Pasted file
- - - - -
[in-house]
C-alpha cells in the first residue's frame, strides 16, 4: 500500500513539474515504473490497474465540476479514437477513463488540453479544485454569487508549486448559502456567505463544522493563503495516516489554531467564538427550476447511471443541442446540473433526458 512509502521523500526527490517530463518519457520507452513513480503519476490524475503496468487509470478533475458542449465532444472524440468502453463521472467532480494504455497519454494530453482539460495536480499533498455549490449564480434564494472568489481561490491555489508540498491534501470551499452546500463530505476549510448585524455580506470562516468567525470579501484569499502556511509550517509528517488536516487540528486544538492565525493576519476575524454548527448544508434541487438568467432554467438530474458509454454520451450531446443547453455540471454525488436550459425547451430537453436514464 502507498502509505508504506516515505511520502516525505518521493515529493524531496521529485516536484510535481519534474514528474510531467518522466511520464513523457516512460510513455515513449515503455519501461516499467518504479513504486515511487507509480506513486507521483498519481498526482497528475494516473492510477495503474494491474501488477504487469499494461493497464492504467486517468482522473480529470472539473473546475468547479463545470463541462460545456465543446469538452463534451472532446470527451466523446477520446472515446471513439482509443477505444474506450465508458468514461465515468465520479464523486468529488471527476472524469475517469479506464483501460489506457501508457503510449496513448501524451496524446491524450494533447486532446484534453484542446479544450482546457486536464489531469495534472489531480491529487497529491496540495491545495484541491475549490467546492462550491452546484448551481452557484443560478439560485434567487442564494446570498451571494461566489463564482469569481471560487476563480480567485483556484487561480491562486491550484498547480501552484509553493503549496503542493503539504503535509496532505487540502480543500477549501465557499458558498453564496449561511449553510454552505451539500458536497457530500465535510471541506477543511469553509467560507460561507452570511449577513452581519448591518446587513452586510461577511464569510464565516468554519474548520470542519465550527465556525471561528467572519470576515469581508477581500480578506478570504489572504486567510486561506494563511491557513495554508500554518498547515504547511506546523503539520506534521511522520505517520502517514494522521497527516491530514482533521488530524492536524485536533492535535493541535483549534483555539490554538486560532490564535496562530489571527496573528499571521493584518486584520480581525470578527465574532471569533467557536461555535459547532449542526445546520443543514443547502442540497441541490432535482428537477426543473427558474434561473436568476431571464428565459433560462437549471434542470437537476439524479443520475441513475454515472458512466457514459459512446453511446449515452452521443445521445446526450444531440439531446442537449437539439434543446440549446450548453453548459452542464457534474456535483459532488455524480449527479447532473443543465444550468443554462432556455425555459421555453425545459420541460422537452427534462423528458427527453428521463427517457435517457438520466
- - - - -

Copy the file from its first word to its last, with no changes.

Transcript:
[in-house]
C-alpha cells in the first residue's frame, strides 16, 4: 500500500513539474515504473490497474465540476479514437477513463488540453479544485454569487508549486448559502456567505463544522493563503495516516489554531467564538427550476447511471443541442446540473433526458 512509502521523500526527490517530463518519457520507452513513480503519476490524475503496468487509470478533475458542449465532444472524440468502453463521472467532480494504455497519454494530453482539460495536480499533498455549490449564480434564494472568489481561490491555489508540498491534501470551499452546500463530505476549510448585524455580506470562516468567525470579501484569499502556511509550517509528517488536516487540528486544538492565525493576519476575524454548527448544508434541487438568467432554467438530474458509454454520451450531446443547453455540471454525488436550459425547451430537453436514464 502507498502509505508504506516515505511520502516525505518521493515529493524531496521529485516536484510535481519534474514528474510531467518522466511520464513523457516512460510513455515513449515503455519501461516499467518504479513504486515511487507509480506513486507521483498519481498526482497528475494516473492510477495503474494491474501488477504487469499494461493497464492504467486517468482522473480529470472539473473546475468547479463545470463541462460545456465543446469538452463534451472532446470527451466523446477520446472515446471513439482509443477505444474506450465508458468514461465515468465520479464523486468529488471527476472524469475517469479506464483501460489506457501508457503510449496513448501524451496524446491524450494533447486532446484534453484542446479544450482546457486536464489531469495534472489531480491529487497529491496540495491545495484541491475549490467546492462550491452546484448551481452557484443560478439560485434567487442564494446570498451571494461566489463564482469569481471560487476563480480567485483556484487561480491562486491550484498547480501552484509553493503549496503542493503539504503535509496532505487540502480543500477549501465557499458558498453564496449561511449553510454552505451539500458536497457530500465535510471541506477543511469553509467560507460561507452570511449577513452581519448591518446587513452586510461577511464569510464565516468554519474548520470542519465550527465556525471561528467572519470576515469581508477581500480578506478570504489572504486567510486561506494563511491557513495554508500554518498547515504547511506546523503539520506534521511522520505517520502517514494522521497527516491530514482533521488530524492536524485536533492535535493541535483549534483555539490554538486560532490564535496562530489571527496573528499571521493584518486584520480581525470578527465574532471569533467557536461555535459547532449542526445546520443543514443547502442540497441541490432535482428537477426543473427558474434561473436568476431571464428565459433560462437549471434542470437537476439524479443520475441513475454515472458512466457514459459512446453511446449515452452521443445521445446526450444531440439531446442537449437539439434543446440549446450548453453548459452542464457534474456535483459532488455524480449527479447532473443543465444550468443554462432556455425555459421555453425545459420541460422537452427534462423528458427527453428521463427517457435517457438520466